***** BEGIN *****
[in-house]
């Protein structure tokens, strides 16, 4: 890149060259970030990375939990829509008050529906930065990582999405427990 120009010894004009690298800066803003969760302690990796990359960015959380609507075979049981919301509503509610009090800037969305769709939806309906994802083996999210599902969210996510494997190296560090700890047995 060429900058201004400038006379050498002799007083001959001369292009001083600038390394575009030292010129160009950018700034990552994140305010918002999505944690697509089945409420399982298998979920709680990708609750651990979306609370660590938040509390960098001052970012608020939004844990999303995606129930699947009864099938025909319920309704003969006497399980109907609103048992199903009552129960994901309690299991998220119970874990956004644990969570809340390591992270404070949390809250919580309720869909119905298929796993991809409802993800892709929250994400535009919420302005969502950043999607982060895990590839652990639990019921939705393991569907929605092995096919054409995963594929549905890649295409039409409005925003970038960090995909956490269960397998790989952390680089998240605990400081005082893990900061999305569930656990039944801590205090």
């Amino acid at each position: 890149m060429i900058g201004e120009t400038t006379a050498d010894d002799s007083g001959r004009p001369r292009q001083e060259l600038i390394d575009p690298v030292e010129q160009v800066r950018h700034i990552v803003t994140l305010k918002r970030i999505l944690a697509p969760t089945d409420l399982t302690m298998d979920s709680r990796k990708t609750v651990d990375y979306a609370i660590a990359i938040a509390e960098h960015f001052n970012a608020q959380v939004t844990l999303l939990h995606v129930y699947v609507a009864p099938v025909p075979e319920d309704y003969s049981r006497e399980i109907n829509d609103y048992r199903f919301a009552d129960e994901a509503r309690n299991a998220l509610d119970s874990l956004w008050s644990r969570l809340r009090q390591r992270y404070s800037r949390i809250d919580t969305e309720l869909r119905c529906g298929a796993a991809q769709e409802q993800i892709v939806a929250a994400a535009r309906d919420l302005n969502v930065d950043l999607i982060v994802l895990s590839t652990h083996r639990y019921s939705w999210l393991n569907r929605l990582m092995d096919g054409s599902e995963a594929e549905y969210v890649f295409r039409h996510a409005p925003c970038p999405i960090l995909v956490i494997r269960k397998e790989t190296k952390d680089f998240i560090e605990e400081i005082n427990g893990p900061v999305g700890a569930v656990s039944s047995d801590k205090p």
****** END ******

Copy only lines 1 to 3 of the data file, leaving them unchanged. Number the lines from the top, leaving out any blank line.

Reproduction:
[in-house]
């Protein structure tokens, strides 16, 4: 890149060259970030990375939990829509008050529906930065990582999405427990 120009010894004009690298800066803003969760302690990796990359960015959380609507075979049981919301509503509610009090800037969305769709939806309906994802083996999210599902969210996510494997190296560090700890047995 060429900058201004400038006379050498002799007083001959001369292009001083600038390394575009030292010129160009950018700034990552994140305010918002999505944690697509089945409420399982298998979920709680990708609750651990979306609370660590938040509390960098001052970012608020939004844990999303995606129930699947009864099938025909319920309704003969006497399980109907609103048992199903009552129960994901309690299991998220119970874990956004644990969570809340390591992270404070949390809250919580309720869909119905298929796993991809409802993800892709929250994400535009919420302005969502950043999607982060895990590839652990639990019921939705393991569907929605092995096919054409995963594929549905890649295409039409409005925003970038960090995909956490269960397998790989952390680089998240605990400081005082893990900061999305569930656990039944801590205090």
């Amino acid at each position: 890149m060429i900058g201004e120009t400038t006379a050498d010894d002799s007083g001959r004009p001369r292009q001083e060259l600038i390394d575009p690298v030292e010129q160009v800066r950018h700034i990552v803003t994140l305010k918002r970030i999505l944690a697509p969760t089945d409420l399982t302690m298998d979920s709680r990796k990708t609750v651990d990375y979306a609370i660590a990359i938040a509390e960098h960015f001052n970012a608020q959380v939004t844990l999303l939990h995606v129930y699947v609507a009864p099938v025909p075979e319920d309704y003969s049981r006497e399980i109907n829509d609103y048992r199903f919301a009552d129960e994901a509503r309690n299991a998220l509610d119970s874990l956004w008050s644990r969570l809340r009090q390591r992270y404070s800037r949390i809250d919580t969305e309720l869909r119905c529906g298929a796993a991809q769709e409802q993800i892709v939806a929250a994400a535009r309906d919420l302005n969502v930065d950043l999607i982060v994802l895990s590839t652990h083996r639990y019921s939705w999210l393991n569907r929605l990582m092995d096919g054409s599902e995963a594929e549905y969210v890649f295409r039409h996510a409005p925003c970038p999405i960090l995909v956490i494997r269960k397998e790989t190296k952390d680089f998240i560090e605990e400081i005082n427990g893990p900061v999305g700890a569930v656990s039944s047995d801590k205090p």